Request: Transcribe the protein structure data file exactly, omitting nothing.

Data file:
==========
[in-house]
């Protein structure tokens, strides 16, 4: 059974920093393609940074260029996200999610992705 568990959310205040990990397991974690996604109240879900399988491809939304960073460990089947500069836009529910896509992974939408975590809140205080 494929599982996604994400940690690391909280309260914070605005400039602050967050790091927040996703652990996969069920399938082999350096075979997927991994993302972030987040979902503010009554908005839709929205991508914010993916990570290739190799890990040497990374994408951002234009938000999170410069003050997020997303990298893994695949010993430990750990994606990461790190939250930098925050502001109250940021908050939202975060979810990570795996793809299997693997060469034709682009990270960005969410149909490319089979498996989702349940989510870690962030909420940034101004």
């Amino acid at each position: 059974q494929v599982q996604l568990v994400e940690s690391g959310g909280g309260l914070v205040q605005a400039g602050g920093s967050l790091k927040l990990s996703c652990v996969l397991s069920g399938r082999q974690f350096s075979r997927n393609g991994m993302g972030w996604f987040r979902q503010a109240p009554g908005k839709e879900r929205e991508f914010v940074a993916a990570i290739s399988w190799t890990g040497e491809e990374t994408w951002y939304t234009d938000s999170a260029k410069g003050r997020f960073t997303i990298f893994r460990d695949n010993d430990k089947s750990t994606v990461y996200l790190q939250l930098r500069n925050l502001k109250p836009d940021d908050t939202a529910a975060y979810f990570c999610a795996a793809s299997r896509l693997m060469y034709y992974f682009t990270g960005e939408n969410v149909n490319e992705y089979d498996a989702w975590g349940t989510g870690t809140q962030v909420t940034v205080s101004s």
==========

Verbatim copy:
[in-house]
């Protein structure tokens, strides 16, 4: 059974920093393609940074260029996200999610992705 568990959310205040990990397991974690996604109240879900399988491809939304960073460990089947500069836009529910896509992974939408975590809140205080 494929599982996604994400940690690391909280309260914070605005400039602050967050790091927040996703652990996969069920399938082999350096075979997927991994993302972030987040979902503010009554908005839709929205991508914010993916990570290739190799890990040497990374994408951002234009938000999170410069003050997020997303990298893994695949010993430990750990994606990461790190939250930098925050502001109250940021908050939202975060979810990570795996793809299997693997060469034709682009990270960005969410149909490319089979498996989702349940989510870690962030909420940034101004």
């Amino acid at each position: 059974q494929v599982q996604l568990v994400e940690s690391g959310g909280g309260l914070v205040q605005a400039g602050g920093s967050l790091k927040l990990s996703c652990v996969l397991s069920g399938r082999q974690f350096s075979r997927n393609g991994m993302g972030w996604f987040r979902q503010a109240p009554g908005k839709e879900r929205e991508f914010v940074a993916a990570i290739s399988w190799t890990g040497e491809e990374t994408w951002y939304t234009d938000s999170a260029k410069g003050r997020f960073t997303i990298f893994r460990d695949n010993d430990k089947s750990t994606v990461y996200l790190q939250l930098r500069n925050l502001k109250p836009d940021d908050t939202a529910a975060y979810f990570c999610a795996a793809s299997r896509l693997m060469y034709y992974f682009t990270g960005e939408n969410v149909n490319e992705y089979d498996a989702w975590g349940t989510g870690t809140q962030v909420t940034v205080s101004s």